Marin IJ Articles
June 1, 2019
There are more than 86 edible fungi species in the Bay Area. Every mushroom forager knows that mushrooms can kill; the golden rule is to eat only what you can identify. The mushroom responsible for the majority of fatal or otherwise serious mushroom poisonings is Amanita phalloides, the appropriately named Death Cap. Some people don’t really care for the effort involved in hunting for wild edible mushrooms, others would rather be safe than sorry, so most people end up buying mushrooms at the store or farmers market. This year I decided to grow my own.
Mushrooms can be grown by anyone. They do not require arable or flat land, they have no special light requirements and they do not require large amounts of water. The mushroom lifecycle is shorter than other crops and has a high yield. Due to our cool moist winters, you can grow mushrooms outdoors year-round. Mushrooms also grow indoors easily. I am trying both.
Basidiomycetes is the class of fungi that produces the mushrooms we eat. Most fungi reproduce asexually by producing spores. The spores are so light they can be carried by the breeze. Interestingly, some mushrooms create their own wind according to UCLA researcher Marcus Roper. The mushroom creates airflow by letting its moisture evaporate. This makes a lot of sense when you consider that many mushrooms grow where the wind couldn’t reach them.
When spores germinate, they form long filaments called hyphae. When two of the hyphal filaments meet, they form what is known as mycelium. The mycelium will continue to grow and take over the substrate. There are several things that can be used as a substrate. In nature, the substrate is often a dead or dying tree, but the substrate can be straw, sawdust or even corn cobs.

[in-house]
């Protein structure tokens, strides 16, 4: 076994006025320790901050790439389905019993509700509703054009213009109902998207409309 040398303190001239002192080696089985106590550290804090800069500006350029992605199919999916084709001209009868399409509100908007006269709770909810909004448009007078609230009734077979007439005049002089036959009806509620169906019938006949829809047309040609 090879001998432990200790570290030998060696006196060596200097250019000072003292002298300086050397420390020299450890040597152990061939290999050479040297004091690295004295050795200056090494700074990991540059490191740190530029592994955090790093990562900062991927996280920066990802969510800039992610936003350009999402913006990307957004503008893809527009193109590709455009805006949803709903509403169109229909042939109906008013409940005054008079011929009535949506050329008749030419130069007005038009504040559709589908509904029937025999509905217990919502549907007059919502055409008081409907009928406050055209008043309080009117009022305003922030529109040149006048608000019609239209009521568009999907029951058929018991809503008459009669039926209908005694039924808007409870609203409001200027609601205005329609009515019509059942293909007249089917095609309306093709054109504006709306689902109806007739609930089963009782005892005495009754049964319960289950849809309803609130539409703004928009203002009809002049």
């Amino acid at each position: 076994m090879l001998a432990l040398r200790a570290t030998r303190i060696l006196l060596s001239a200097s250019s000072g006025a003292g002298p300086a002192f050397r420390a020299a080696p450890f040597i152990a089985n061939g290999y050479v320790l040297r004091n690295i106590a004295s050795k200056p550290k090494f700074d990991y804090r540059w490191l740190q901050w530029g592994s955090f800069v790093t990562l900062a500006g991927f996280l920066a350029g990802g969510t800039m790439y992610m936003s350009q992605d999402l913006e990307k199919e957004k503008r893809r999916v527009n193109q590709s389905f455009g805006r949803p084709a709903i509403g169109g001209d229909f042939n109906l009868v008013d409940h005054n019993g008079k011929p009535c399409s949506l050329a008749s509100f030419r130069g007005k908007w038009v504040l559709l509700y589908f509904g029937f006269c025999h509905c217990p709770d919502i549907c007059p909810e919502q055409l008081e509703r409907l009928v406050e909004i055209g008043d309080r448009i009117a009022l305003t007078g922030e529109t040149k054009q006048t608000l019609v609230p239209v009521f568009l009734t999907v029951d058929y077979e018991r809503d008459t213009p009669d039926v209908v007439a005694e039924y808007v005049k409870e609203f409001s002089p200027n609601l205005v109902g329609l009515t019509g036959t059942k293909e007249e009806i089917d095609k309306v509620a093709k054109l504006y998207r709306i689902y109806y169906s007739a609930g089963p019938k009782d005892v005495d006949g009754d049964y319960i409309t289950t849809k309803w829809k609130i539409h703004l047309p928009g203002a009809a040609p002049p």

Once the mycelium has taken over the substrate and environmental conditions are just right, it may form a fruiting body. The fruiting body is what we typically call a mushroom, but there are many types besides just mushrooms. Harvesting a fruiting body does not kill the mycelium. It can continue to grow and live after the fruiting body is harvested. Once the fruiting body matures, it will produce spores starting the whole process again.
Anyone can grow mushrooms, but that is not to say mushroom growing is easy. I started with the two simplest methods, one indoors and one outdoors.
Indoors, I am using a mushroom growing kit. It is a plastic bag of substrate that has already been inoculated with spores and has plenty of hyphae forming mycelium. I followed instructions and made a few slits in the side of the bag. I made sure to mist every day until fruiting occurred. The kit came with a separate plastic bag that fits over the bag containing the substrate to create a humidity tent. In about two weeks’ time I had lion’s mane mushroom fruit. It tastes a lot like lobster.
For my outdoor mushroom farming adventure, I purchased some plug spawn for shiitake and lion’s mane mushrooms. Plug spawn is sterile mycelium growth that has been inoculated into wooden dowels. All you need are some recently cut oak logs with the bark intact. I drilled some holes and then tapped my plug spawn in with a wooden mallet. The last step was to seal the holes with some wax, which is recommended to keep moisture in and bugs out. I found a spot in my garden that is mostly shady and laid the logs on the ground with the side with the plug spawn facing up.
The shiitake can take as long as a year to fruit but the lion’s mane is much quicker. They should continue producing fruiting bodies for years to come.
Check out the great links at sfp.ucdavis.edu/events/09mushroom.